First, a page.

2. Special information sessions relating to the assessment item will be scheduled. The due date of the item will be during the residential school scheduled for external students and will be confirmed on the StudyDesk.
  3. The dates and location of the mandatory residential school are available from the Residential School Timetable (http://www.usq.edu.au/handbook/current/resschoolsched.html). On-campus students can follow the Class Timetables (https://www.usq.edu.au/current-students/organise-enrolment/timetables/class) as a guide or enrolled students can refer to their student portal and navigate to Student Centre>Self Service>Timetables>My Weekly Schedule.
  4. This will be a restricted exam. The total working time for the examination is 2 hours. The examination date will be available via UConnect when the official examination timetable has been released.

Important assessment information

  1. Attendance requirements:
    External students must attend the mandatory residential school and on-campus students must attend the mandatory on-campus laboratories or practical classes. It is the students responsibility to study all material provided to them or required to be accessed by them to maximise their chance of meeting the objectives of the course and to be informed of course-related activities and administration

  2. Requirements for students to complete each assessment item satisfactorily:
    To satisfactorily complete the mandatory residential school or practical classes students must attend and achieve a mark of 1 out of 1 for the assessment item. To complete the remaining assessment items satisfactorily students must achieve at least 50% of the marks for that item.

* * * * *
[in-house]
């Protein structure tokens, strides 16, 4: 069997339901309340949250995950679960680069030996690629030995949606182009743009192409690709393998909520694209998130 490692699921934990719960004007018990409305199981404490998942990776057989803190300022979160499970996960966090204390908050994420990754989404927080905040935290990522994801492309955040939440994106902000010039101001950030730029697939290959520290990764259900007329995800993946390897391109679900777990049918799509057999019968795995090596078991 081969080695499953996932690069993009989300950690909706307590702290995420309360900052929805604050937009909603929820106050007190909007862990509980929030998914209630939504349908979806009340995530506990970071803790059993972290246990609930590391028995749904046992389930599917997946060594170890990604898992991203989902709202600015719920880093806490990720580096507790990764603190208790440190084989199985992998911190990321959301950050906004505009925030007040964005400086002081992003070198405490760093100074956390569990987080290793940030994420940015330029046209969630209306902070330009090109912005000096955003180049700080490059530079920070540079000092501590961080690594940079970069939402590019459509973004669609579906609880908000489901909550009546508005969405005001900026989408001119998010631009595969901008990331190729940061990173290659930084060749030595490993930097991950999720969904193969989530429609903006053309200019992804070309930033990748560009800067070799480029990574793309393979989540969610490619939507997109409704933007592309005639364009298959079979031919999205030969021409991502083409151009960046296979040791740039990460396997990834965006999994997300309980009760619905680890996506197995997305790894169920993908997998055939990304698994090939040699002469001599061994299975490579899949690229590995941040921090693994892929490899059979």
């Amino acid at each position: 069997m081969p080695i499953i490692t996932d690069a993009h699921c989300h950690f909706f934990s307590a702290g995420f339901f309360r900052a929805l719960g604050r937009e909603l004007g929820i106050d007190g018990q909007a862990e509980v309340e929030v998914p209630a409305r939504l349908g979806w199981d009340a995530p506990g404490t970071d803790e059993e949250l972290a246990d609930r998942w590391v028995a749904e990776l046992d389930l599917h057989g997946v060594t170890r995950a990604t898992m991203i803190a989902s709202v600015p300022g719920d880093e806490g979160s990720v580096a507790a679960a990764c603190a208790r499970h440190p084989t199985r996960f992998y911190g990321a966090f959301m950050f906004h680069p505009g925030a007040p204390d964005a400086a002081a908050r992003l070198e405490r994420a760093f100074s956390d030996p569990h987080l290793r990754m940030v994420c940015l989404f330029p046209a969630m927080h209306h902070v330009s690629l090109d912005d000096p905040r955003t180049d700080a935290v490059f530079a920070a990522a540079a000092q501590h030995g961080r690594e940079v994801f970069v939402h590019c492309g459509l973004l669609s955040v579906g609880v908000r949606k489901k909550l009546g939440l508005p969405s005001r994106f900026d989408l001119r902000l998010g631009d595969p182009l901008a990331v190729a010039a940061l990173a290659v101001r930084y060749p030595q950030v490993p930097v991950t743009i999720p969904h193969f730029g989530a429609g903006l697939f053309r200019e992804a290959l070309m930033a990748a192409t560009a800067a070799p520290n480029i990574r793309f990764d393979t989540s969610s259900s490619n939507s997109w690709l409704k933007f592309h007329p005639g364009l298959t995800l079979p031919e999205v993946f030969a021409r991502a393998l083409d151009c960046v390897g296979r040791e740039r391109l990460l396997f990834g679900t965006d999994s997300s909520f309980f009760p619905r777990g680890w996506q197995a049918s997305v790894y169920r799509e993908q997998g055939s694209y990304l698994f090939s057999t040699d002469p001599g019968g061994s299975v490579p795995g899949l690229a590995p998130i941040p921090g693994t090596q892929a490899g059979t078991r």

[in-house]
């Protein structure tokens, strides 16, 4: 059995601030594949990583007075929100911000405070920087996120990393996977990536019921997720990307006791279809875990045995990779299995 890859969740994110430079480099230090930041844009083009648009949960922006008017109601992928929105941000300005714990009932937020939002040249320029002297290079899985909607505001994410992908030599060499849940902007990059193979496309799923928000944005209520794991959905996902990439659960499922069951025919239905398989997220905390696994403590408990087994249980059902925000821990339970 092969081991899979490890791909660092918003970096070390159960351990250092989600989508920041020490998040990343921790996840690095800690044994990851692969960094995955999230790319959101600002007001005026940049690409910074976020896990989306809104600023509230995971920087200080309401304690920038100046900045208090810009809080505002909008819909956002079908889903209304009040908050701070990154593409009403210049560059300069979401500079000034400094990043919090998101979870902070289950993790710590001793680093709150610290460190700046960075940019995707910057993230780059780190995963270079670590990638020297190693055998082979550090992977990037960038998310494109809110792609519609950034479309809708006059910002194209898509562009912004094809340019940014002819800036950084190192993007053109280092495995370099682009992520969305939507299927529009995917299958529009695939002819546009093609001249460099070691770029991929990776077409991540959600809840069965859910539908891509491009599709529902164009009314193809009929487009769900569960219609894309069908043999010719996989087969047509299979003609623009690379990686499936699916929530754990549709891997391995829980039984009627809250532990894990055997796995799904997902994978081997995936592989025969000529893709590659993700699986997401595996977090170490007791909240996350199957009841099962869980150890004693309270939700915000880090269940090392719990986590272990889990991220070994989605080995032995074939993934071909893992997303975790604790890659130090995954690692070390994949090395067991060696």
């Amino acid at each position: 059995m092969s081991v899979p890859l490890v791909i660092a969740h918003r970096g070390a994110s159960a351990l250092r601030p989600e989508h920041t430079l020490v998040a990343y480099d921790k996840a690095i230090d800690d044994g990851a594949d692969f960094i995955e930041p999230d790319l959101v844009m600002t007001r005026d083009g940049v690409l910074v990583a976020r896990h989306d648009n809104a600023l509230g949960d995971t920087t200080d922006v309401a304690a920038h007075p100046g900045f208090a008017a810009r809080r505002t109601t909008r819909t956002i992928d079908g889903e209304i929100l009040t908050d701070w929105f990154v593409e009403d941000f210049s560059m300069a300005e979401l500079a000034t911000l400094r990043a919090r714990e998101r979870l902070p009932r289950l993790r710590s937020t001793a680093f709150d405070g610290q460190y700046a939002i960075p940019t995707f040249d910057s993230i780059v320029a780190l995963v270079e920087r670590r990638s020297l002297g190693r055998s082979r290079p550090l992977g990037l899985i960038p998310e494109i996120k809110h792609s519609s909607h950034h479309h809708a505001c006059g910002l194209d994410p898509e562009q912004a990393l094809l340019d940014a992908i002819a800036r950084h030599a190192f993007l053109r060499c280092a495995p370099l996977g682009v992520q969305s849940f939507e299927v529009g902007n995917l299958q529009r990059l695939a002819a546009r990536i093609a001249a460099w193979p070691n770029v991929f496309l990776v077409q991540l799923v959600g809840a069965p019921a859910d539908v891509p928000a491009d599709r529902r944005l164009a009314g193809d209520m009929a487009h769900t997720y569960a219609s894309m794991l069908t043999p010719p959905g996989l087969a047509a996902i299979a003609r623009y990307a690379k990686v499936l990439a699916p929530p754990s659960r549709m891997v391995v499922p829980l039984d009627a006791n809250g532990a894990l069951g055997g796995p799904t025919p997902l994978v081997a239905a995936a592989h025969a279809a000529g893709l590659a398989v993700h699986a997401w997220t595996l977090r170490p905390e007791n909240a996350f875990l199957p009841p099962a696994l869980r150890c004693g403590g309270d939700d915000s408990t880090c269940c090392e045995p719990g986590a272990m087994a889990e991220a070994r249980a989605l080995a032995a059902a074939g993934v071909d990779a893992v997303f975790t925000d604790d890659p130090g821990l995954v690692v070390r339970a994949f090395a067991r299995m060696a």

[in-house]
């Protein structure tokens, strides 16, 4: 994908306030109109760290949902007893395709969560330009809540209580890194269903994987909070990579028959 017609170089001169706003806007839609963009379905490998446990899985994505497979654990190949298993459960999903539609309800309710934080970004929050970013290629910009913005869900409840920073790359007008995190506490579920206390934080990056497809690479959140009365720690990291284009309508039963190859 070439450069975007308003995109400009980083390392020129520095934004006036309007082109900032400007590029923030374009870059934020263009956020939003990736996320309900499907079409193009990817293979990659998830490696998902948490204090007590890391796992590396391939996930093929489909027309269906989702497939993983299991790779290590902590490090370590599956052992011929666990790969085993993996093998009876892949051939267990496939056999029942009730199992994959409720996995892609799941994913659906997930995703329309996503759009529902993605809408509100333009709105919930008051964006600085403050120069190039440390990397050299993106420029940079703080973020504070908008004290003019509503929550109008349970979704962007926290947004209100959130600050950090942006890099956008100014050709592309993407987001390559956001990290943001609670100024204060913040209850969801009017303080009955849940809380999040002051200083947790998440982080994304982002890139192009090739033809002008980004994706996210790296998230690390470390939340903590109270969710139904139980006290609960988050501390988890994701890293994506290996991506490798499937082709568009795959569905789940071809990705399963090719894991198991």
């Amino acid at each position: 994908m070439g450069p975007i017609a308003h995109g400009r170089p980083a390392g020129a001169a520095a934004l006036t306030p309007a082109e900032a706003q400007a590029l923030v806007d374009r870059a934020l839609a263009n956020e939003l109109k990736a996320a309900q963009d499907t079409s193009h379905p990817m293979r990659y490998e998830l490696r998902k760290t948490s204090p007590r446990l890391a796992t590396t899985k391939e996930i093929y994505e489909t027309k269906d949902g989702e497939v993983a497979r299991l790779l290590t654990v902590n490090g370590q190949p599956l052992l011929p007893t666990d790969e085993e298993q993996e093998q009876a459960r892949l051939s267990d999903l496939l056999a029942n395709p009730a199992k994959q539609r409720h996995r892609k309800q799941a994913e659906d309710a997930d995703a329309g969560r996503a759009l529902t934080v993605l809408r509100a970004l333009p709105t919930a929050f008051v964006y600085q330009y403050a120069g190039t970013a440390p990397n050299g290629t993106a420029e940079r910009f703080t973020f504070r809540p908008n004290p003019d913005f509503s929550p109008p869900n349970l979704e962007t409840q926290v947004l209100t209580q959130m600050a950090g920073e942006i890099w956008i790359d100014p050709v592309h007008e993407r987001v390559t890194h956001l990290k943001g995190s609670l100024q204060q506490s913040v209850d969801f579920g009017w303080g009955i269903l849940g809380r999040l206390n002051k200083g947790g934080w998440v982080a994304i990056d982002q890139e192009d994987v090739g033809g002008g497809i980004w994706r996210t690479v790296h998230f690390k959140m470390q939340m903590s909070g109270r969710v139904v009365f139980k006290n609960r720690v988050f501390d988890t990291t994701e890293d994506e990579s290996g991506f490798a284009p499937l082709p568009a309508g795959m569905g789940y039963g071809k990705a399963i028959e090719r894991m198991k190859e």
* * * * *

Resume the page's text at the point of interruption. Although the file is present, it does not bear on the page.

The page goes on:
3. Penalties for late submission of required work:
    Students should refer to the Assessment Procedure http://policy.usq.edu.au/documents.php?id=14749PL (point 4.2.4).

  4. Requirements for student to be awarded a passing grade in the course:
    To be assured of receiving a passing grade a student must obtain at least 50% of the total weighted marks available for the course (i.e. the Primary Hurdle), must have satisfied the Secondary Hurdle (Proficiency), i.e. attendance at the mandatory residential school or practical classes by achieving a mark of 1 out of 1 for that assessment item, and must have satisfied the Secondary Hurdle (Supervised), i.e. the end of semester examination by achieving at least 40% of the marks available for that assessment item.

  5. Method used to combine assessment results to attain final grade:
    The final grades for students will be assigned on the basis of the aggregate of the weighted marks obtained for each of the summative assessment items in the course.

  6. Examination information:
    A Restricted 2 hour exam.
    Candidates are allowed access only to specific materials during a Restricted Examination. The only materials that candidates may use in the restricted examination for this course are:
    1. writing materials (non-electronic and free from material which could give the student an unfair advantage in the examination);
    2. calculators which cannot hold textual information
    3. unmarked non electronic English language dictionary (but not technical dictionary)


  7. Examination period when Deferred/Supplementary examinations will be held:
    Any Deferred or Supplementary examinations for this course will be held during the next examination period.

  8. University Student Policies:
    Students should read the USQ policies: Definitions, Assessment and Student Academic Misconduct to avoid actions which might contravene University policies and practices. These policies can be found at http://policy.usq.edu.au.